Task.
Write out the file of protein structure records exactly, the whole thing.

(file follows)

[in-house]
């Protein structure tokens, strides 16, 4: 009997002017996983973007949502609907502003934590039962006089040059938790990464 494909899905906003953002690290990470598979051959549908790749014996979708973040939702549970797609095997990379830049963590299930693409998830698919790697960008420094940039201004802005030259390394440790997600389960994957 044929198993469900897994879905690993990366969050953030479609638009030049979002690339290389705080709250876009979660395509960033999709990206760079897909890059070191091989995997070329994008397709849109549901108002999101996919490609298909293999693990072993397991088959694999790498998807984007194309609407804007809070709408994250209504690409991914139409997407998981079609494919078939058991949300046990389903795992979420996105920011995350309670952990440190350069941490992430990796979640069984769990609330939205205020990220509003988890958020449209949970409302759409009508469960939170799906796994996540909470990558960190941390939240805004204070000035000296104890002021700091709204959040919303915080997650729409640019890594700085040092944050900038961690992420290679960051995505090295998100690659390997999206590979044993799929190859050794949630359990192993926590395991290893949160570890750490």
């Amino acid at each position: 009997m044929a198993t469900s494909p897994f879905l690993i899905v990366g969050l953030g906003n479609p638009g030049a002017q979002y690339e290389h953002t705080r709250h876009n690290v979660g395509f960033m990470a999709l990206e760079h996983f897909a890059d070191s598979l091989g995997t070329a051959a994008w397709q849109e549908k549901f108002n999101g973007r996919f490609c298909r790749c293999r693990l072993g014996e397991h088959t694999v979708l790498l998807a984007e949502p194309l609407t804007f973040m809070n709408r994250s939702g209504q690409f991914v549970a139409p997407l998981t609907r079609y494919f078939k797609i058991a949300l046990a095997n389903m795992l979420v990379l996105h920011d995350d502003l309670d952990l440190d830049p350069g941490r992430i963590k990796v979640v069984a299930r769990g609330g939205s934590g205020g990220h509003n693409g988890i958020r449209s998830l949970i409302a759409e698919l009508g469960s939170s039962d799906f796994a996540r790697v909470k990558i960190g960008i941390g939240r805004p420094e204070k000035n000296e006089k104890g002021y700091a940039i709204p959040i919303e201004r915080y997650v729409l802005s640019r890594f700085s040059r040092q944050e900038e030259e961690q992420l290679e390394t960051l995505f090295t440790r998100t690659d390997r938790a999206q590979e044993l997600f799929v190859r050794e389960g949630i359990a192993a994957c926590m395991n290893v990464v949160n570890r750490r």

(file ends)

[in-house]
């Protein structure tokens, strides 16, 4: 009997002017996983973007949502609907502003934590039962006089040059938790990464 494909899905906003953002690290990470598979051959549908790749014996979708973040939702549970797609095997990379830049963590299930693409998830698919790697960008420094940039201004802005030259390394440790997600389960994957 044929198993469900897994879905690993990366969050953030479609638009030049979002690339290389705080709250876009979660395509960033999709990206760079897909890059070191091989995997070329994008397709849109549901108002999101996919490609298909293999693990072993397991088959694999790498998807984007194309609407804007809070709408994250209504690409991914139409997407998981079609494919078939058991949300046990389903795992979420996105920011995350309670952990440190350069941490992430990796979640069984769990609330939205205020990220509003988890958020449209949970409302759409009508469960939170799906796994996540909470990558960190941390939240805004204070000035000296104890002021700091709204959040919303915080997650729409640019890594700085040092944050900038961690992420290679960051995505090295998100690659390997999206590979044993799929190859050794949630359990192993926590395991290893949160570890750490």
């Amino acid at each position: 009997m044929a198993t469900s494909p897994f879905l690993i899905v990366g969050l953030g906003n479609p638009g030049a002017q979002y690339e290389h953002t705080r709250h876009n690290v979660g395509f960033m990470a999709l990206e760079h996983f897909a890059d070191s598979l091989g995997t070329a051959a994008w397709q849109e549908k549901f108002n999101g973007r996919f490609c298909r790749c293999r693990l072993g014996e397991h088959t694999v979708l790498l998807a984007e949502p194309l609407t804007f973040m809070n709408r994250s939702g209504q690409f991914v549970a139409p997407l998981t609907r079609y494919f078939k797609i058991a949300l046990a095997n389903m795992l979420v990379l996105h920011d995350d502003l309670d952990l440190d830049p350069g941490r992430i963590k990796v979640v069984a299930r769990g609330g939205s934590g205020g990220h509003n693409g988890i958020r449209s998830l949970i409302a759409e698919l009508g469960s939170s039962d799906f796994a996540r790697v909470k990558i960190g960008i941390g939240r805004p420094e204070k000035n000296e006089k104890g002021y700091a940039i709204p959040i919303e201004r915080y997650v729409l802005s640019r890594f700085s040059r040092q944050e900038e030259e961690q992420l290679e390394t960051l995505f090295t440790r998100t690659d390997r938790a999206q590979e044993l997600f799929v190859r050794e389960g949630i359990a192993a994957c926590m395991n290893v990464v949160n570890r750490r």